What is sustainability? It’s not always an easy question to answer. We might talk about looking after the environment and improve the lives of people. But what does sustainability mean for companies? Does it even have a place in the world of work?
Geotechnical companies can feel the weight of these questions more than most. Many key impacts, such as the use of large volumes of concrete and high-emission machinery, are at the core of these businesses. Therefore, turning sustainability improvements from an expense into an investment for these companies requires a good understanding of what drives geotechnical sustainability.
Clients are often a big driver of this sustainable development; some clients already require companies to work to BREEAM or other site accreditations, whilst others use pre-qualifications to establish the sustainability of their supply chains. Many sustainability improvements can open new client markets, whilst efficiency and process improvements often come with significant cost / time savings.
Equally, the reputational benefits of sustainability should not be under-rated; the attraction of new young talent, or more environmentally-conscious clients, is a big draw for companies. Investors are already actively marking companies on sustainability, whilst ethical investment firms are on increasing in popularity.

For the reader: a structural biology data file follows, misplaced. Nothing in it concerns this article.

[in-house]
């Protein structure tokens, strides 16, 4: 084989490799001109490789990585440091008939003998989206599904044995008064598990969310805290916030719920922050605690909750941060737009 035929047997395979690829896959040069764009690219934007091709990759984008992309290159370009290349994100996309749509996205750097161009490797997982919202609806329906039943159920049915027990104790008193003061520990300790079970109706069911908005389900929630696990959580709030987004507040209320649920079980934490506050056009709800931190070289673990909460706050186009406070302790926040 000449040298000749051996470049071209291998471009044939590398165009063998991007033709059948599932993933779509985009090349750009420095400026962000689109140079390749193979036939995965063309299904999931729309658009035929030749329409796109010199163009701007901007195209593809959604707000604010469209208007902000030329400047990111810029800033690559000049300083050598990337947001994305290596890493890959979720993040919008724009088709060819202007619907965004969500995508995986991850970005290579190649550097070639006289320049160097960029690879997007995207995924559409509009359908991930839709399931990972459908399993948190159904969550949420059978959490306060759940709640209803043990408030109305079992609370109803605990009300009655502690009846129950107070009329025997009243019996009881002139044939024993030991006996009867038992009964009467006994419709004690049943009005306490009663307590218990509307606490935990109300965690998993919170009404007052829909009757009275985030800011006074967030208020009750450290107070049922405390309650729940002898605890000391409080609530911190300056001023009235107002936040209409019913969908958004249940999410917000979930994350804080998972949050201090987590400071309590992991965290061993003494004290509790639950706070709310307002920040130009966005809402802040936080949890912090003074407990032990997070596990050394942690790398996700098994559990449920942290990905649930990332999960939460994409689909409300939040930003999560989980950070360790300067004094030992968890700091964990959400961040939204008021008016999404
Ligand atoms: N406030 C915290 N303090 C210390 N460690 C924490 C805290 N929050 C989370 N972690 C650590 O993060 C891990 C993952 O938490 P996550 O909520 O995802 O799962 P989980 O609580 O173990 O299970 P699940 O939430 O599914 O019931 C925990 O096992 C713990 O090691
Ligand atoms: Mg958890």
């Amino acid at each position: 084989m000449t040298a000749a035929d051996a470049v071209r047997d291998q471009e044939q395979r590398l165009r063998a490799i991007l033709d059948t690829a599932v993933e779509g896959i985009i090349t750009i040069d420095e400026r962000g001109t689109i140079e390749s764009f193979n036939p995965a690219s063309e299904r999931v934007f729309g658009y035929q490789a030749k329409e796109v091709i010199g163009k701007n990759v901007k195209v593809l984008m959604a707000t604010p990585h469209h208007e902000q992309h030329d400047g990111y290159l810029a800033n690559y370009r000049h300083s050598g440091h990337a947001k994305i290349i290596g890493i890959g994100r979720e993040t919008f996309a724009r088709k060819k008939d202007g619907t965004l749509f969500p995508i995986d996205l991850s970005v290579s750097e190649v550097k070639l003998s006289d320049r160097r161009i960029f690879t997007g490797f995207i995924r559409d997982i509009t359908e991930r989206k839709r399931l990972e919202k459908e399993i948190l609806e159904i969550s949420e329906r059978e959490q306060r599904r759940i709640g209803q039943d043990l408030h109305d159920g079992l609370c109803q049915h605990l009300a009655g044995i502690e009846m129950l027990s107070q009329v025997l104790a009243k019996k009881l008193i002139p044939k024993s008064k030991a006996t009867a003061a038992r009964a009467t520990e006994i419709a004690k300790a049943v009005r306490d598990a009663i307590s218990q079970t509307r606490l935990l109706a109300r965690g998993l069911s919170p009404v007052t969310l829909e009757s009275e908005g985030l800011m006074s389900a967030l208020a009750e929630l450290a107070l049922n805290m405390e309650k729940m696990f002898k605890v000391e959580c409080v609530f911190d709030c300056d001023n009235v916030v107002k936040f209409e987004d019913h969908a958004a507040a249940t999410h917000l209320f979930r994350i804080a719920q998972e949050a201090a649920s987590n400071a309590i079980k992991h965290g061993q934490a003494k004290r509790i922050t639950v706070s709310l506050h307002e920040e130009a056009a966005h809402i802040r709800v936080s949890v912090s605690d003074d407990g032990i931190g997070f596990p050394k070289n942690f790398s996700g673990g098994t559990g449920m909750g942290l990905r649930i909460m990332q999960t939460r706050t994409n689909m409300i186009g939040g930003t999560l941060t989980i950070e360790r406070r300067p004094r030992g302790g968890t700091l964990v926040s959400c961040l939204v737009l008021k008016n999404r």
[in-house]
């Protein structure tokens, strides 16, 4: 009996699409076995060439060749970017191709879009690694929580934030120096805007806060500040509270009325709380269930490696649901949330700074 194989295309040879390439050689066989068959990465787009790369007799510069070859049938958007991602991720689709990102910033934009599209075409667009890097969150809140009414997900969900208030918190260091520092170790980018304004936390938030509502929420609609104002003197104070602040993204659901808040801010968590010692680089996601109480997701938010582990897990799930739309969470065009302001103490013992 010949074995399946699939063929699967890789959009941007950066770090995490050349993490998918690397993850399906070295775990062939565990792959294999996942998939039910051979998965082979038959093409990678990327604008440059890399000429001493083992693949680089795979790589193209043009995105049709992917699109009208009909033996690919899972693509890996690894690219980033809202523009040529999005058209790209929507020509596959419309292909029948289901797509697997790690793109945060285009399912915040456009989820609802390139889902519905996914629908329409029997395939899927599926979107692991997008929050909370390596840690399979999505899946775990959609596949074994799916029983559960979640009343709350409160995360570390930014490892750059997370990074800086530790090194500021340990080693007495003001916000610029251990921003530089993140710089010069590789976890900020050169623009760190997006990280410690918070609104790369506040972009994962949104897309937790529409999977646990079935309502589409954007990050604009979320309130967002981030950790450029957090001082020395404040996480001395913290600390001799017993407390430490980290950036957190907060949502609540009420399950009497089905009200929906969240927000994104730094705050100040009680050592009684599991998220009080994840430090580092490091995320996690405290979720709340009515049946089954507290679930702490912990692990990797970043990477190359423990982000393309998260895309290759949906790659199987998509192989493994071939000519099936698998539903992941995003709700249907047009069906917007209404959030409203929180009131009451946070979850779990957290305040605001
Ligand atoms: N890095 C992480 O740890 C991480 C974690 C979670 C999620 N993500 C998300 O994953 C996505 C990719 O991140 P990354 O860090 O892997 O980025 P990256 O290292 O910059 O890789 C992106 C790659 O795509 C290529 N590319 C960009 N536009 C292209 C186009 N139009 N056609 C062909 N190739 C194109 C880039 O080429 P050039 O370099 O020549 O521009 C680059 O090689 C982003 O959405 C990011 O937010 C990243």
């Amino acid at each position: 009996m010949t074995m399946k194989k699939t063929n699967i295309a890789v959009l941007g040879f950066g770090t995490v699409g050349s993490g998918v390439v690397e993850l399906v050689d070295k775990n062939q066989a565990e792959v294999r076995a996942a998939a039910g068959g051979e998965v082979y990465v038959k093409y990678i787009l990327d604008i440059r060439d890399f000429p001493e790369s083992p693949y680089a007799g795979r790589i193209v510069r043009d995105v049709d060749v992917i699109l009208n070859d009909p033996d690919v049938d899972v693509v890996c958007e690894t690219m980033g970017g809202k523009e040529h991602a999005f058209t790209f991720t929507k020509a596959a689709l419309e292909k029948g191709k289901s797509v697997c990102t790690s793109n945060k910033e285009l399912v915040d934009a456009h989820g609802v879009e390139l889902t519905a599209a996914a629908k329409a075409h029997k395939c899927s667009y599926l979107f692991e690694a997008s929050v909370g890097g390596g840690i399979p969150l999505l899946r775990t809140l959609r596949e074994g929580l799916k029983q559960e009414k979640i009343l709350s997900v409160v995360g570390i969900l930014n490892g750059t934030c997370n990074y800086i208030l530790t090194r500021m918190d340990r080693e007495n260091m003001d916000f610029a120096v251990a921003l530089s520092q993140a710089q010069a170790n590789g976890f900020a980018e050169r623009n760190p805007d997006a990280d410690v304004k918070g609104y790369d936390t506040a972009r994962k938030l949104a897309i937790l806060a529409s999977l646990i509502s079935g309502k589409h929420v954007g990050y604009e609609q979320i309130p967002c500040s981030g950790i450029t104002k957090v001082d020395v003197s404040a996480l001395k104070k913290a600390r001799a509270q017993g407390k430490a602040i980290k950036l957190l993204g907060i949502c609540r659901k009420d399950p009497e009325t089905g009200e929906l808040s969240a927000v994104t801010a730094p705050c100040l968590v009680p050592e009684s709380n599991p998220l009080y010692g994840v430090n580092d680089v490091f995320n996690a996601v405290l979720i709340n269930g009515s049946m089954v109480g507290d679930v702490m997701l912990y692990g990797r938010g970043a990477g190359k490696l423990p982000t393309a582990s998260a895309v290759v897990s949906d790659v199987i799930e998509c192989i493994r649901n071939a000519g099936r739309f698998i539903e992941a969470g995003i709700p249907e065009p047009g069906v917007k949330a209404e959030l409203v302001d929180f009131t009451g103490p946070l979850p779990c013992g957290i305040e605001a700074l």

Beyond the positive incentives, legislation is actively forcing geotechnical companies towards sustainability reporting and improvements; whether that is the engines that companies can use on their rigs or non-financial reporting, legislation is already a big driver of change.
But beyond all these drivers, subcontractors still have to prove their sustainability to their stakeholders. For investors, this means talking about key sustainability concepts, such as the planetary boundaries or UN sustainable development goals, in the annual report. With EU legislation, this could mean responding to their circular economy action plan or collaborating with local government industrial symbiosis schemes. Yet it can be hard for foundation contractors to understand what these terms mean for them, let alone know how to respond.
Equally, geotechnical companies have a wide range of sustainability impacts to try to improve, from health and safety on site to the resource use and carbon emissions of concrete waste. A sustainability framework or accreditation is often a good place to start identifying these risk and opportunities. But yet again, knowing what frameworks to choose, or even what frameworks exist, can prove a big task.
To answer a number of these questions, the EFFC have published an overview of sustainability for geotechnical companies. The report explains some core sustainability concepts, accreditations and legislation for foundation contractors. Through explaining these terms and rationale, the report aims to makes it easier for geotechnical companies to improve their sustainability. With this report, maybe the ‘what is sustainability?’ question isn’t so difficult after all.
The EFFC sustainability overview was written by Luke Deamer with the support of Keller and the Centre for Environment and Sustainability, with contributions from Jasmine Andrén from Züblin. The full report can be found here.